Description and Assessment of Modern Slavery Risks

We believe the risk of modern slavery and human trafficking in our global employee workforce is low. This view is informed by the fact that we operate in an industry that is highly regulated with a complex technology focus. Moreover, our employee base, their work, and our recruiting and hiring practices are not typically characteristic of those associated with labour exploitation and trafficking. The majority of the individuals we employ worldwide hold science-related degrees and perform engineering or highly skilled technical or professional jobs.

We work hard to comply with all applicable local labour laws and regulations (including federal and state laws in the U.S., the Australian Fair Work Act 2009, the United Kingdom’s National Minimum Wage Act 1998 and Employment Rights Act 1996) and we believe that our global business is governed by well-established Company policies, practices and procedures that provide for diversity, and fair pay and working conditions for our employees.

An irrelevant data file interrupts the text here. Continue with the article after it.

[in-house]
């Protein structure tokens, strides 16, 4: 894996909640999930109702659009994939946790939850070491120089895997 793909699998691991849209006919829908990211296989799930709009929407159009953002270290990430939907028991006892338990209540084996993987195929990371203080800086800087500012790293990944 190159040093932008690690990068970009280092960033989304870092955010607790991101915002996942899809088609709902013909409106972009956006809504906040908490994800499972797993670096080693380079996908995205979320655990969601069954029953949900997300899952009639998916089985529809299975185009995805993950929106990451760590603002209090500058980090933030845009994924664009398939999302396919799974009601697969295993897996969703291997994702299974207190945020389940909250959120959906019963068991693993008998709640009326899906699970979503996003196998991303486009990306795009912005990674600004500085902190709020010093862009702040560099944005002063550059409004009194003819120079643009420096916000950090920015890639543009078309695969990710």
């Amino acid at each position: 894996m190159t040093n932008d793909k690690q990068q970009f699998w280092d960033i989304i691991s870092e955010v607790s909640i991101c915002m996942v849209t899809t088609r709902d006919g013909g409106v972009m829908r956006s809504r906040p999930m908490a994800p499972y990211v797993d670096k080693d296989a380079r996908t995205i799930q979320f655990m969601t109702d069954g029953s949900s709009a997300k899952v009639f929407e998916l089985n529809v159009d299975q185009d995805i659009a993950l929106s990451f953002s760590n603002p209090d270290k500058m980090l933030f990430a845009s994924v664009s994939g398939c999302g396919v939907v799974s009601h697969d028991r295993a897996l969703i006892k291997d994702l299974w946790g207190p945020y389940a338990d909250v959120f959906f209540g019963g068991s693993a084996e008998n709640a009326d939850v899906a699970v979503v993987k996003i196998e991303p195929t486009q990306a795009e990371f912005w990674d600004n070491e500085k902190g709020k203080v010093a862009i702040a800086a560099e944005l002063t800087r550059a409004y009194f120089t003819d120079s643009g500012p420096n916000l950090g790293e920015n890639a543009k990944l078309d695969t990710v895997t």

With respect to our supply chain, the diversity and complexity/layers of our direct and indirect suppliers and products, as well as the geographic locations, markets and regulatory systems in which we operate, may expose us to certain potential modern slavery and human trafficking risks. We assess these risks, among others, taking into account a number of factors, including the nature of the products and services we purchase, the location, business and reputation of our suppliers, and our practices of dealing with our suppliers.